Shelby County constable accused of bugging offices

(Courtesy: KYTX CBS 19 Feb. 16, 2012)

Small town law enforcement agencies have responded to the exposure in Tenaha and have apparently begun to cut off the phone services they are illegally monitoring. The Tyler Paper quickly reports non-existent Verizon phone outages are affecting “911 services” in the 2 most corrupt counties in greater East Texas, Cherokee and Rusk counties. (Source: Tyler Paper Phone Outages Affecting Some East Texas 911 Systems Feb. 16, 2012)  The Daily Progress also reports that "Verizon wireless" outages somehow affect local landline phone services; Consolidated Communications, formerly the Lufkin Conroe Telephone Exchange, is the provider of landline (copper) residential phone service in Cherokee County and surrounding areas. Are they too currently dismantling their bugs?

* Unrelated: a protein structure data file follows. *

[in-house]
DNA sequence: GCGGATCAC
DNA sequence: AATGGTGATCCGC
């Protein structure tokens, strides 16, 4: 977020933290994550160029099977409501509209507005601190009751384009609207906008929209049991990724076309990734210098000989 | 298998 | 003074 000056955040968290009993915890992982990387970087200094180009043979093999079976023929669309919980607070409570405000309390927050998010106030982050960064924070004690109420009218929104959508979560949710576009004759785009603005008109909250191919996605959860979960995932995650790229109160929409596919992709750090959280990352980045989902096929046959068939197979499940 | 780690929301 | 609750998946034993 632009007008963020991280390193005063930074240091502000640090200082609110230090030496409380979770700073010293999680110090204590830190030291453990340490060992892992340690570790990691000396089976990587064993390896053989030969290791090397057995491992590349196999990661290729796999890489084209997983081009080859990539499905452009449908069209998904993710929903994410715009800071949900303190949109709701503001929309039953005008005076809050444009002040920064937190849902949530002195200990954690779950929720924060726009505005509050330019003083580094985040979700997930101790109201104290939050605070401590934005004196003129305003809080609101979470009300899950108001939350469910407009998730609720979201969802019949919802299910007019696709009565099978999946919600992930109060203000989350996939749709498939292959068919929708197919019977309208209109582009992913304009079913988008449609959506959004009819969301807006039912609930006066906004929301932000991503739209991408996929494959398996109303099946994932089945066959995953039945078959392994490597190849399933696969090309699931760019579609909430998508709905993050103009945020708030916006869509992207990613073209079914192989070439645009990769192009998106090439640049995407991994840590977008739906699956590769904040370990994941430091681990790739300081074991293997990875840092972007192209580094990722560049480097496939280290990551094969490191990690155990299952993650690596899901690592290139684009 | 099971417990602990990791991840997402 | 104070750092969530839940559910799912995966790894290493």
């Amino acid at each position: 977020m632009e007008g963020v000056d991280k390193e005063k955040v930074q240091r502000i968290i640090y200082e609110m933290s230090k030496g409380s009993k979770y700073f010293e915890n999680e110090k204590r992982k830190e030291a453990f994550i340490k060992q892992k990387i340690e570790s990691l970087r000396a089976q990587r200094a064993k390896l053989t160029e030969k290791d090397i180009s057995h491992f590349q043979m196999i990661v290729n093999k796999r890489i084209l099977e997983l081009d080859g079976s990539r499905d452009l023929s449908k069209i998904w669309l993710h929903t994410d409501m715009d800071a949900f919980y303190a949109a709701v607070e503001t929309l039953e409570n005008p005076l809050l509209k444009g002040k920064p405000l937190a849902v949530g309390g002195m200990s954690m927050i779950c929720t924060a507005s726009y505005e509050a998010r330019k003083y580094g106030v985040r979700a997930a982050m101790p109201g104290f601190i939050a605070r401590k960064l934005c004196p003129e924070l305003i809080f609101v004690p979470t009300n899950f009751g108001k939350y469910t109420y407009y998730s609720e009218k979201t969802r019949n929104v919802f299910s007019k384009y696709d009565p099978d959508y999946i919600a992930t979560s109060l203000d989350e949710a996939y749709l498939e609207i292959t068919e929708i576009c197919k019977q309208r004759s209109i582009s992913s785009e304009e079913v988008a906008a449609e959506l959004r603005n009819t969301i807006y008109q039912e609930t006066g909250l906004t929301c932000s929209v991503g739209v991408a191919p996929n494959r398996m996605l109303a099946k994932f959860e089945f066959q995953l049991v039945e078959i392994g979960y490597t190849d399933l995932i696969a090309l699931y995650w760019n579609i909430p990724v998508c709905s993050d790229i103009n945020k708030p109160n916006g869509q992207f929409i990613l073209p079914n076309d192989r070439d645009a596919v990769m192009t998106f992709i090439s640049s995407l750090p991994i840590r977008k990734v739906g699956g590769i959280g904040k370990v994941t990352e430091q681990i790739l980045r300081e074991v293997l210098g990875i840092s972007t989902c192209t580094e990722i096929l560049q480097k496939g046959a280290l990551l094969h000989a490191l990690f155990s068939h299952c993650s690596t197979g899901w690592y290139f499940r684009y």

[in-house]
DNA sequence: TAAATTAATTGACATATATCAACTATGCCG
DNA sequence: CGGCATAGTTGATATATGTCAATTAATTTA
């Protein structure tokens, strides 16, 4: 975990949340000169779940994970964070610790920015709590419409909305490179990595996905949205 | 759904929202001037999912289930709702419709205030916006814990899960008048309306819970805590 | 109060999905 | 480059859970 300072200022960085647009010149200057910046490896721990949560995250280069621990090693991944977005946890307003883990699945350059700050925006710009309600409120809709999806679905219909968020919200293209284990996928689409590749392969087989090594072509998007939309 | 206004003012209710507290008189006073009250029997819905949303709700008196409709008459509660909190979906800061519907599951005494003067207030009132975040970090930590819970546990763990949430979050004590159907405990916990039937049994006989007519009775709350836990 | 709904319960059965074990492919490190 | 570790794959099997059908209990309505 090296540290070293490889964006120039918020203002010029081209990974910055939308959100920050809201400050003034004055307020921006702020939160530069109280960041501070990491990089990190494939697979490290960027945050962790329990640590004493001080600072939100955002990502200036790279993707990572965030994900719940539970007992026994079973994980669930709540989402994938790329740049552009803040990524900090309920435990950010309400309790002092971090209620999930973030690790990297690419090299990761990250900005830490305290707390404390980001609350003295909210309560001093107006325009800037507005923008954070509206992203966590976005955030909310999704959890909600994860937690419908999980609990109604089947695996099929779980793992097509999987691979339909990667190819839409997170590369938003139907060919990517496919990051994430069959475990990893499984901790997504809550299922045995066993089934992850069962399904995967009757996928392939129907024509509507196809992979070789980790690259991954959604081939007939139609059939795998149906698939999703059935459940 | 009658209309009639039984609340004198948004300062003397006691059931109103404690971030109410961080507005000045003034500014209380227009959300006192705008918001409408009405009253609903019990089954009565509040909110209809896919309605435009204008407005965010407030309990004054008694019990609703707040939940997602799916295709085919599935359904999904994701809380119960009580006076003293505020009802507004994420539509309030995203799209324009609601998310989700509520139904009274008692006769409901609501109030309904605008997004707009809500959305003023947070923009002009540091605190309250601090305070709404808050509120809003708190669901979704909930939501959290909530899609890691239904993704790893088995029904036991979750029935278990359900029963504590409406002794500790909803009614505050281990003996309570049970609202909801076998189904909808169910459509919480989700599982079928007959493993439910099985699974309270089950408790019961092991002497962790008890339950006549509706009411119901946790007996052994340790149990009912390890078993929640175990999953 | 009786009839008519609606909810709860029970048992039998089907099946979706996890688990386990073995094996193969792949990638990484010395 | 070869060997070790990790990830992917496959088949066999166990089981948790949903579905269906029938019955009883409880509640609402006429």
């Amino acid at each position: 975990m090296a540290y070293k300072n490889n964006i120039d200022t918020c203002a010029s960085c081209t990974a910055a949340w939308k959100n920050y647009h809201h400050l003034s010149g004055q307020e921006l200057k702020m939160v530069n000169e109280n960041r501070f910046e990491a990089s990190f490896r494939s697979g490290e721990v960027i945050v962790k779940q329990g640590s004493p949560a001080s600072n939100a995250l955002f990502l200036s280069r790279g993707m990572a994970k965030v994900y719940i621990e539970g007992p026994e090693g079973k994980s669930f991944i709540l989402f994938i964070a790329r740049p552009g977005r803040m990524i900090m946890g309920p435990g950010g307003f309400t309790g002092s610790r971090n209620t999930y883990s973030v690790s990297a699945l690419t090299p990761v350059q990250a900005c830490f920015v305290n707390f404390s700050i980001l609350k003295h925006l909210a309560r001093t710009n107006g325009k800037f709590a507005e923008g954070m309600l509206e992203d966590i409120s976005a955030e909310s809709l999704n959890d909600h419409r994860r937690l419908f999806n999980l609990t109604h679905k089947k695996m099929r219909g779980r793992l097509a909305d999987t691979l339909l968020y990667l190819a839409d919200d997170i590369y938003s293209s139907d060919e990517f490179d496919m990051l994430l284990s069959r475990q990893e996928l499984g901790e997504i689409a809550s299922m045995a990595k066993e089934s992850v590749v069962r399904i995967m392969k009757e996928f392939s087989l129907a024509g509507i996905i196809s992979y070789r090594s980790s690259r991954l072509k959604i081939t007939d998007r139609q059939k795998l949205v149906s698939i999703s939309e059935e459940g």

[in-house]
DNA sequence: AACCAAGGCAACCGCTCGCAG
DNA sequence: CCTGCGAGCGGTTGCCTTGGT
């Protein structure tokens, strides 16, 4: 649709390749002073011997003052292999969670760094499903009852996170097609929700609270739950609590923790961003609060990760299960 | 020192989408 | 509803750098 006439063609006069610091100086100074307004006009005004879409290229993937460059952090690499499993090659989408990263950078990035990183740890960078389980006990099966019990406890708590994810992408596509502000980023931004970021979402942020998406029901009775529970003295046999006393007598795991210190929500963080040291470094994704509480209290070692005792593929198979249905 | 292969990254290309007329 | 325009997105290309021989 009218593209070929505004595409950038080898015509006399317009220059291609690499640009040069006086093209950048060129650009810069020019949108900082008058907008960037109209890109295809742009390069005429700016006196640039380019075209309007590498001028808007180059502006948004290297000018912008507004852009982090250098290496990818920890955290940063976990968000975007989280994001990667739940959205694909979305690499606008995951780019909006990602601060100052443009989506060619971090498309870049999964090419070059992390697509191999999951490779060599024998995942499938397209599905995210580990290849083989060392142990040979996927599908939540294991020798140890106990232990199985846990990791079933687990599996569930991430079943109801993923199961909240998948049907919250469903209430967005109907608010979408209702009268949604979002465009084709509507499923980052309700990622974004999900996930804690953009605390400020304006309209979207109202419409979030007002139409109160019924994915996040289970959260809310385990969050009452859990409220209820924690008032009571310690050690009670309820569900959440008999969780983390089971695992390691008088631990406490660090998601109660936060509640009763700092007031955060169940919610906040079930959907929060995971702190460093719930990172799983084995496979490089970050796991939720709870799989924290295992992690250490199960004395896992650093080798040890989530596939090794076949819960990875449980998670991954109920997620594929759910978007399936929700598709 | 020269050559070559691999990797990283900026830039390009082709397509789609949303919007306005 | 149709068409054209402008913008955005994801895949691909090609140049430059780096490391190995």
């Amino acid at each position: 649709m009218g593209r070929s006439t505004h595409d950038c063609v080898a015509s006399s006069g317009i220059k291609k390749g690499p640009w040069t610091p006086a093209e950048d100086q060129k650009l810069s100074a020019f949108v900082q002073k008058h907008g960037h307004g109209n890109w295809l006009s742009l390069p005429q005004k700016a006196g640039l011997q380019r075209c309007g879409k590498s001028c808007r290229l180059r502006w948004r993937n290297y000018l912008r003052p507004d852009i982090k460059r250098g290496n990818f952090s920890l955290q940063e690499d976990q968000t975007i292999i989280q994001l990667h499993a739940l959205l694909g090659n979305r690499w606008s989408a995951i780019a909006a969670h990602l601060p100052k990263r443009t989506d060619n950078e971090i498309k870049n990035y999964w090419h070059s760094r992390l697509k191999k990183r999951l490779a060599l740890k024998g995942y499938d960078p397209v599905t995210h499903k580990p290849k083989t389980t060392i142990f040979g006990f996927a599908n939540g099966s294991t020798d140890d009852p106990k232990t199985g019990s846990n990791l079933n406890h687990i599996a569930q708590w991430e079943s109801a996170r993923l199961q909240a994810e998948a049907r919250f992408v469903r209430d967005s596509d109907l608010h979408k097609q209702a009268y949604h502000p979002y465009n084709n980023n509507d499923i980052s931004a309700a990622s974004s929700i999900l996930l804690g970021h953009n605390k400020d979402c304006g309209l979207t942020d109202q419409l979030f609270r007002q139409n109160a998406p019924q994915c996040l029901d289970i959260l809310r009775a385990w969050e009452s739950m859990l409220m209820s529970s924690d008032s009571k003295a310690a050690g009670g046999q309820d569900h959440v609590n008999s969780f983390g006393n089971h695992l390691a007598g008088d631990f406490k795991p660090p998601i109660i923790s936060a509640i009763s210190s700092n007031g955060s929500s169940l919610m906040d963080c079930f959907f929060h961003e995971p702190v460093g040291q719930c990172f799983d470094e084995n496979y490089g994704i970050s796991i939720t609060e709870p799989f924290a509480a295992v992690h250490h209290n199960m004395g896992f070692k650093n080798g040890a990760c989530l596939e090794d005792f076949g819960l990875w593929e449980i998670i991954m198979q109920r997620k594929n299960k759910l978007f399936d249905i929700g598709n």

Verizon is a wireless provider and does not offer landline service other than digital Voice over IP (fiber Internet) in areas of East Texas "reporting" outages. Secondly, it has no effect on 911 services provided by DETCOG. (Source: DETCOG Regional 911 Program) Embedded reporters should do a little fact checking when these sheriff departments are the spokesmen for local phone companies. There are no fiber optics for residential service in these small towns. They are however now under Federal scrutiny for the illegal phone drops, the ongoing drug trade and violation of civil rights. Corrupt law enforcement agencies are in direct control of all phone systems in their jurisdictions. Party lines are the method of choice for Cherokee County investigators; the goings on down the road in Tenaha, TX are just a drop in the bucket.